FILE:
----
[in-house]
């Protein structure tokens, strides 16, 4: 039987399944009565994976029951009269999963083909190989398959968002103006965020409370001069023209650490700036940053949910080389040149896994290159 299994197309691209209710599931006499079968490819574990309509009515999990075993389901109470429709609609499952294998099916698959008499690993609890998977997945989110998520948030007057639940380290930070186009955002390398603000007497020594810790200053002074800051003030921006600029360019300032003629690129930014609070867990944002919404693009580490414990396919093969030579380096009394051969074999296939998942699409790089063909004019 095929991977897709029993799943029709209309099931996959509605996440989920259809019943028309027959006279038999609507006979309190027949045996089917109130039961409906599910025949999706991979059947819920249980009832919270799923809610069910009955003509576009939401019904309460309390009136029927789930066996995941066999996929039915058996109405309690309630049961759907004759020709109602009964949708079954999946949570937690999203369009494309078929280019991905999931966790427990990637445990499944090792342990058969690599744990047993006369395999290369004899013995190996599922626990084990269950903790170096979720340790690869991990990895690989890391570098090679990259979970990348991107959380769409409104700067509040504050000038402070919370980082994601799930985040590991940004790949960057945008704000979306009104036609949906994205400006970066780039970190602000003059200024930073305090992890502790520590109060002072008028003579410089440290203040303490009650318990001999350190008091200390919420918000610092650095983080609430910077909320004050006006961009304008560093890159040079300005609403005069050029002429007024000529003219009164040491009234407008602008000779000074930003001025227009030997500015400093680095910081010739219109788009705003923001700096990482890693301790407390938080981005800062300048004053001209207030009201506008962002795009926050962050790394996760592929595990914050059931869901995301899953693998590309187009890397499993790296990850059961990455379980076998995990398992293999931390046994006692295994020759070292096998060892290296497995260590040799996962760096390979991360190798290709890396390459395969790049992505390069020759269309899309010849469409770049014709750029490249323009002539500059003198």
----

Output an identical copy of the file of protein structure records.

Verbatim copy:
[in-house]
């Protein structure tokens, strides 16, 4: 039987399944009565994976029951009269999963083909190989398959968002103006965020409370001069023209650490700036940053949910080389040149896994290159 299994197309691209209710599931006499079968490819574990309509009515999990075993389901109470429709609609499952294998099916698959008499690993609890998977997945989110998520948030007057639940380290930070186009955002390398603000007497020594810790200053002074800051003030921006600029360019300032003629690129930014609070867990944002919404693009580490414990396919093969030579380096009394051969074999296939998942699409790089063909004019 095929991977897709029993799943029709209309099931996959509605996440989920259809019943028309027959006279038999609507006979309190027949045996089917109130039961409906599910025949999706991979059947819920249980009832919270799923809610069910009955003509576009939401019904309460309390009136029927789930066996995941066999996929039915058996109405309690309630049961759907004759020709109602009964949708079954999946949570937690999203369009494309078929280019991905999931966790427990990637445990499944090792342990058969690599744990047993006369395999290369004899013995190996599922626990084990269950903790170096979720340790690869991990990895690989890391570098090679990259979970990348991107959380769409409104700067509040504050000038402070919370980082994601799930985040590991940004790949960057945008704000979306009104036609949906994205400006970066780039970190602000003059200024930073305090992890502790520590109060002072008028003579410089440290203040303490009650318990001999350190008091200390919420918000610092650095983080609430910077909320004050006006961009304008560093890159040079300005609403005069050029002429007024000529003219009164040491009234407008602008000779000074930003001025227009030997500015400093680095910081010739219109788009705003923001700096990482890693301790407390938080981005800062300048004053001209207030009201506008962002795009926050962050790394996760592929595990914050059931869901995301899953693998590309187009890397499993790296990850059961990455379980076998995990398992293999931390046994006692295994020759070292096998060892290296497995260590040799996962760096390979991360190798290709890396390459395969790049992505390069020759269309899309010849469409770049014709750029490249323009002539500059003198």